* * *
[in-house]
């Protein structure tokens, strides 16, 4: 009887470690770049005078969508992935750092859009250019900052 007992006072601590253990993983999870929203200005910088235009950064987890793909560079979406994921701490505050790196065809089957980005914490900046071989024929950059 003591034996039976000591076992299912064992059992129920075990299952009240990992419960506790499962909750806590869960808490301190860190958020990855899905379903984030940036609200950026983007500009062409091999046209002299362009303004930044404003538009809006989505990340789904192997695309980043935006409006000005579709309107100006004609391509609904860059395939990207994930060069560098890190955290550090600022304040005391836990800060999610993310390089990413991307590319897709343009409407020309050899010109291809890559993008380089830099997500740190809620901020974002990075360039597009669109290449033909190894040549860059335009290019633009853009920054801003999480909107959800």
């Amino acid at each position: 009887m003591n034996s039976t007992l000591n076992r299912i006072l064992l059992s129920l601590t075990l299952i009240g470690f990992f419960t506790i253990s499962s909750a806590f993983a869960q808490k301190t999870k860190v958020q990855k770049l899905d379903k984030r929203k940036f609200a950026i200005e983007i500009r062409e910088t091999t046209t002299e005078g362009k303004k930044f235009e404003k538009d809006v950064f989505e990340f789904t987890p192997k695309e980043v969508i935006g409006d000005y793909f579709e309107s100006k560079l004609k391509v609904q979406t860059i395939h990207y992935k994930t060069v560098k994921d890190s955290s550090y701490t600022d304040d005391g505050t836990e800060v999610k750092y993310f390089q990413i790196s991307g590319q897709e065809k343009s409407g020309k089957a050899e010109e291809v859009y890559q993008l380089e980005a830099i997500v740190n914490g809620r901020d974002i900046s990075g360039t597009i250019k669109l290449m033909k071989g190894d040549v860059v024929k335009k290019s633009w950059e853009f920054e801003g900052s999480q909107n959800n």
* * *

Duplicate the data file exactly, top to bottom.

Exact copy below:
[in-house]
């Protein structure tokens, strides 16, 4: 009887470690770049005078969508992935750092859009250019900052 007992006072601590253990993983999870929203200005910088235009950064987890793909560079979406994921701490505050790196065809089957980005914490900046071989024929950059 003591034996039976000591076992299912064992059992129920075990299952009240990992419960506790499962909750806590869960808490301190860190958020990855899905379903984030940036609200950026983007500009062409091999046209002299362009303004930044404003538009809006989505990340789904192997695309980043935006409006000005579709309107100006004609391509609904860059395939990207994930060069560098890190955290550090600022304040005391836990800060999610993310390089990413991307590319897709343009409407020309050899010109291809890559993008380089830099997500740190809620901020974002990075360039597009669109290449033909190894040549860059335009290019633009853009920054801003999480909107959800």
């Amino acid at each position: 009887m003591n034996s039976t007992l000591n076992r299912i006072l064992l059992s129920l601590t075990l299952i009240g470690f990992f419960t506790i253990s499962s909750a806590f993983a869960q808490k301190t999870k860190v958020q990855k770049l899905d379903k984030r929203k940036f609200a950026i200005e983007i500009r062409e910088t091999t046209t002299e005078g362009k303004k930044f235009e404003k538009d809006v950064f989505e990340f789904t987890p192997k695309e980043v969508i935006g409006d000005y793909f579709e309107s100006k560079l004609k391509v609904q979406t860059i395939h990207y992935k994930t060069v560098k994921d890190s955290s550090y701490t600022d304040d005391g505050t836990e800060v999610k750092y993310f390089q990413i790196s991307g590319q897709e065809k343009s409407g020309k089957a050899e010109e291809v859009y890559q993008l380089e980005a830099i997500v740190n914490g809620r901020d974002i900046s990075g360039t597009i250019k669109l290449m033909k071989g190894d040549v860059v024929k335009k290019s633009w950059e853009f920054e801003g900052s999480q909107n959800n």